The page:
Last week, we introduced “Conscious Capitalism” as an idea, an organization and a movement, which is based on four basic principles:  Higher Purpose, Stakeholder Orientation, Conscious Leadership and Conscious Culture. In keeping with our focus on high impact leadership, in this week’s Power Idea, Strategic Partner Diane Janovsky will look more closely at the topic of “Conscious Leadership”.
Defining excellence in leadership is the subject of innumerable theories, books and ongoing debates, and the concept of “Conscious Leadership” is a new entry into this discussion.  As one of four basic tenets of Conscious Capitalism identified in the book by the same name, authors John Mackey and Raj Sisodia describe Conscious Leadership as “fully human leadership” that integrates Western efficiency with Eastern wisdom.  Conscious Leaders are high impact visionaries who drive positive change and transformation, while also achieving superior financial performance and long-term value creation.

Although there is no one-size-fits-all profile, to better understand what characterizes Conscious Leaders, let’s explore what the book has to say about the following two questions:

1)      What do Conscious Leaders do?

  • They inspire others to make the world a better place because they themselves are so passionate and committed to that end.
  • They weave a sense of higher purpose into the very fabric of their organizations and they reinforce it through storytelling and engaging people’s emotions.
  • They recognize that all people have value and unique talents to contribute, and they provide opportunities for personal learning and growth.
  • They rely on the higher purpose and core values of the organization to guide them as they make difficult moral choices (where there is no clear right or wrong option) that result in the greatest value for all stakeholders.
2)      What qualities does a Conscious Leader possess?

According to Mackey and Sisodia, in addition to high analytical intelligence as measured by “IQ” tests, Conscious Leaders also have high levels of Emotional Intelligence (EQ), Spiritual Intelligence (SQ) and Systems Iintelligence (SYQ).

  • Emotional Intelligence is comprised of intrapersonal and interpersonal capabilities such as self-awareness and empathy for others.  High levels of EQ have increasingly been shown to strongly correlate with leadership success.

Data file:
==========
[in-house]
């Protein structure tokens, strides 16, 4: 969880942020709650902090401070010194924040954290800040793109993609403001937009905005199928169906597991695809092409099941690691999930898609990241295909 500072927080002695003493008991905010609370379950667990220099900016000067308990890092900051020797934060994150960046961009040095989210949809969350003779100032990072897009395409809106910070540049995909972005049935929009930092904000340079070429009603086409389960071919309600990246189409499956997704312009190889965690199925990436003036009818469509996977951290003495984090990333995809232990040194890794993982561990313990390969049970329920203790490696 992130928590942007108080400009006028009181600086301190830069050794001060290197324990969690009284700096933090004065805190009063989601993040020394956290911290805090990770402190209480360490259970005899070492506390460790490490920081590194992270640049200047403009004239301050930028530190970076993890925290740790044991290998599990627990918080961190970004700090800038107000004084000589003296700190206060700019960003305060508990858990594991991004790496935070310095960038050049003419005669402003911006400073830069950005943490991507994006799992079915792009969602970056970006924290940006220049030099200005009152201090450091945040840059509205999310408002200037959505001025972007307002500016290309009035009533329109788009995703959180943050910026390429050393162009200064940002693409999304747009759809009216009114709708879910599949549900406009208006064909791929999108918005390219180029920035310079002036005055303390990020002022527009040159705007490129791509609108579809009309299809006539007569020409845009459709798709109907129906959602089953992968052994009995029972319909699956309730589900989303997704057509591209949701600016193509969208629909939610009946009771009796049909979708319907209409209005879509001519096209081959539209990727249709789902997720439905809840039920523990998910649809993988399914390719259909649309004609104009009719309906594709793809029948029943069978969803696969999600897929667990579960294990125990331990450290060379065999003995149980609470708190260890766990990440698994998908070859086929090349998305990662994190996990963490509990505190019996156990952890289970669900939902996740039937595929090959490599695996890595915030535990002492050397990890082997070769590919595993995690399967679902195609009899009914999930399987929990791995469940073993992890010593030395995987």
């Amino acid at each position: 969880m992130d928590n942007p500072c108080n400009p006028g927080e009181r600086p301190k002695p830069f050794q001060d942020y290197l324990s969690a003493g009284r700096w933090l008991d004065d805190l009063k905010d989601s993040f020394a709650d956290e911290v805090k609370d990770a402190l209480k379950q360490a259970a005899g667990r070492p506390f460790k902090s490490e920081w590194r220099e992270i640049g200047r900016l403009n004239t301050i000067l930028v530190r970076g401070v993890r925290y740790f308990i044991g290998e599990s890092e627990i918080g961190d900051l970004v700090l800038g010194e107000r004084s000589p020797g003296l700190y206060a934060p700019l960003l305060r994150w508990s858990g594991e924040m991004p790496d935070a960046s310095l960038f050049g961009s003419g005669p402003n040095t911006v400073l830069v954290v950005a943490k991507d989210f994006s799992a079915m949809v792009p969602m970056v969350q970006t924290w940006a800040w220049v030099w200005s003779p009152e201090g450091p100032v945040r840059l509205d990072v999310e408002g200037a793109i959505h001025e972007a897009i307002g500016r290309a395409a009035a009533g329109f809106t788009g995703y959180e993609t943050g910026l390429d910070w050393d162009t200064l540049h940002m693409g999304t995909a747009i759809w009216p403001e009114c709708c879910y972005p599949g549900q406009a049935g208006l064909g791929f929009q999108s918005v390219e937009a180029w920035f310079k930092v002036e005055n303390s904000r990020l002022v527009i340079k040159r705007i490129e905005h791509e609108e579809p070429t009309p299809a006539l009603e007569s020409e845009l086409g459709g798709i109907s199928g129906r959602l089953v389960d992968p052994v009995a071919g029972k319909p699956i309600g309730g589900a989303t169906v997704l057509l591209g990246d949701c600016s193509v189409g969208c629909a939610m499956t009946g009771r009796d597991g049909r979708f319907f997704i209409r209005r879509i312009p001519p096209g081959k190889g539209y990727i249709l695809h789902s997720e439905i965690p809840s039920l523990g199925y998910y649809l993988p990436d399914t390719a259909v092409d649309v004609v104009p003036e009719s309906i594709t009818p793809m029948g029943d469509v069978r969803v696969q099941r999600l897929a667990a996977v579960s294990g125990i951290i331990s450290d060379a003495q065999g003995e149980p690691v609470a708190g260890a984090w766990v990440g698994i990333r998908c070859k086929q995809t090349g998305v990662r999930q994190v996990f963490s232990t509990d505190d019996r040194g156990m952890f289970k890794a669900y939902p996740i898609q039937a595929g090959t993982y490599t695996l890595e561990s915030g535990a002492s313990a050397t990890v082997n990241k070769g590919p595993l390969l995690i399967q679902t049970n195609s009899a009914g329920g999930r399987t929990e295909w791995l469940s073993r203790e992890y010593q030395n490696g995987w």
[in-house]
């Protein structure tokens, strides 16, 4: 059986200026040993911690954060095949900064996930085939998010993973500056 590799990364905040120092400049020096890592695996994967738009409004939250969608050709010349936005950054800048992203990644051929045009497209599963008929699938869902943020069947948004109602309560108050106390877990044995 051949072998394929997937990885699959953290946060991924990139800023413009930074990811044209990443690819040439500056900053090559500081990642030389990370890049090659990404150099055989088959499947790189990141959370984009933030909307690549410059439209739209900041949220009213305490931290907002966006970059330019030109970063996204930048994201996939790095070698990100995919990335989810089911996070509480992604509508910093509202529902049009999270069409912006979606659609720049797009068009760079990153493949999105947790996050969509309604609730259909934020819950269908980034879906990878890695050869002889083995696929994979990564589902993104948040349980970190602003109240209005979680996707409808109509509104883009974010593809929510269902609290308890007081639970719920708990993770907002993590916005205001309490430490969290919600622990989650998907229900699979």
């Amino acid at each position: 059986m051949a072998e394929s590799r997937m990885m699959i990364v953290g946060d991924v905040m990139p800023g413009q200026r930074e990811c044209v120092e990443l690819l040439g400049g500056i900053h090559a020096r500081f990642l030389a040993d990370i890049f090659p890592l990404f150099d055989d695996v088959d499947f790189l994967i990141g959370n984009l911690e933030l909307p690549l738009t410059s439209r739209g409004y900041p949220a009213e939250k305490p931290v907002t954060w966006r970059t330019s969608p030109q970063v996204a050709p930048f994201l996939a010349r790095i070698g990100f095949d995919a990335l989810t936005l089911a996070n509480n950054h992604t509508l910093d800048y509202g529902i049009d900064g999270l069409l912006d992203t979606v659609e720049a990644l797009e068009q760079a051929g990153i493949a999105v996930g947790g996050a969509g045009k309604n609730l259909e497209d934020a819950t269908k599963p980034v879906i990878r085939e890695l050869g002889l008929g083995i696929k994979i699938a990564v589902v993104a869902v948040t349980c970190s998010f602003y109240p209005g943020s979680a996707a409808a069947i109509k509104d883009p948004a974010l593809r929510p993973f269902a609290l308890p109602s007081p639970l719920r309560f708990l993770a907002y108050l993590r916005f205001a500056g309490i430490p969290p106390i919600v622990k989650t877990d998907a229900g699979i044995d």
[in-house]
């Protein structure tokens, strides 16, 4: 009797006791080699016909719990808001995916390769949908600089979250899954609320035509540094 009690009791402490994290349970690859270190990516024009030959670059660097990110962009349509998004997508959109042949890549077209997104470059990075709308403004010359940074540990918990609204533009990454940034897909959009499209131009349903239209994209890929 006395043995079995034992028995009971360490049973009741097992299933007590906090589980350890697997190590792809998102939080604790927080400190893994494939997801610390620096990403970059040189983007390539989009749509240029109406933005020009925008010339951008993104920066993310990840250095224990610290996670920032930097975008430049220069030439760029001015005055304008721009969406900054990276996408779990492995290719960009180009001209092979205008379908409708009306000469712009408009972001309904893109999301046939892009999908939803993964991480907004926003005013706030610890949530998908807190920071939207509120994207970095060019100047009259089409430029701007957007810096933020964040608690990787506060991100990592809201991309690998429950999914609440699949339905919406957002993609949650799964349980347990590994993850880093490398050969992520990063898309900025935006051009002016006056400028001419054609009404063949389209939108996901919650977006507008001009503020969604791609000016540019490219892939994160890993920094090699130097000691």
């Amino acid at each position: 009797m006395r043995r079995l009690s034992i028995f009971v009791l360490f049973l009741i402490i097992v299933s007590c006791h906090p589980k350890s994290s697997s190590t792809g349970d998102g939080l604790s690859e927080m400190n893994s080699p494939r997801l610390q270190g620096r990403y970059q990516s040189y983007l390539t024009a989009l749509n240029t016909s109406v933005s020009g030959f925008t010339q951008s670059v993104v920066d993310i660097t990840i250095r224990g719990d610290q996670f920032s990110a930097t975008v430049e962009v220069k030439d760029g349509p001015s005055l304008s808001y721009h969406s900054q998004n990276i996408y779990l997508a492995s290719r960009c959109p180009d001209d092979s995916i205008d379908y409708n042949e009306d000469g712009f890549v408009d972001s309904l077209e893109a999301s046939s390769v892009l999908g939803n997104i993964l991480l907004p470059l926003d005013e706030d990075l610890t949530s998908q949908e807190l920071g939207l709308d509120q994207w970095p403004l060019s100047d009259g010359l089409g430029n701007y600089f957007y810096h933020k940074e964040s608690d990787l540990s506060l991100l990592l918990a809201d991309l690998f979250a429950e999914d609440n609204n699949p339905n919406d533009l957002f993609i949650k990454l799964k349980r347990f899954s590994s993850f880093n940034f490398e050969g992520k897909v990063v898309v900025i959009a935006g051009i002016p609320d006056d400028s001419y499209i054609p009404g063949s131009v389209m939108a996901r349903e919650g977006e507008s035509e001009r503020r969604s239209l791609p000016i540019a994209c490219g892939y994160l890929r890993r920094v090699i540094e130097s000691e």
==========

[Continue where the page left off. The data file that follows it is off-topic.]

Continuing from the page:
• Spiritual Intelligence, as defined in the book Spiritual Capital: Wealth We Can Live By, is how “we access our deepest meanings, values, purposes and higher motivations”.  Also described as moral intelligence, SQenables leaders to align people with a higher purpose and also to more quickly sense when they are getting off track.
  • Systems Intelligence refers to systems thinking.  It allows us to see the bigger picture and understand the linkages and interactions of various elements of a system or organization.  Leaders with high SYQ apply root cause solutions to problems, and often anticipate and prevent issues in the first place.
In addition to the four types of intelligence, Conscious Leaders also demonstrate servant leadership, high integrity and a capacity for love and care.  The topic of love may seem out of place in a discussion about business leadership. However, the authors contend that love is the opposite of fear, and fear restricts or even eliminates creativity and innovation, which are the life blood of a company.  So why not lead with love?

Research shows that much of what is required to be a successful leader can be learned.  With that in mind, next week’s Power Idea will explore how leaders can grow personally and professionally to develop their capabilities as Conscious Leaders.  In the meantime, feel free to contact us at with your questions or comments.  And remember, we are always happy to set up a complimentary, one-hour consultation to assist with your leadership development or other performance improvement needs.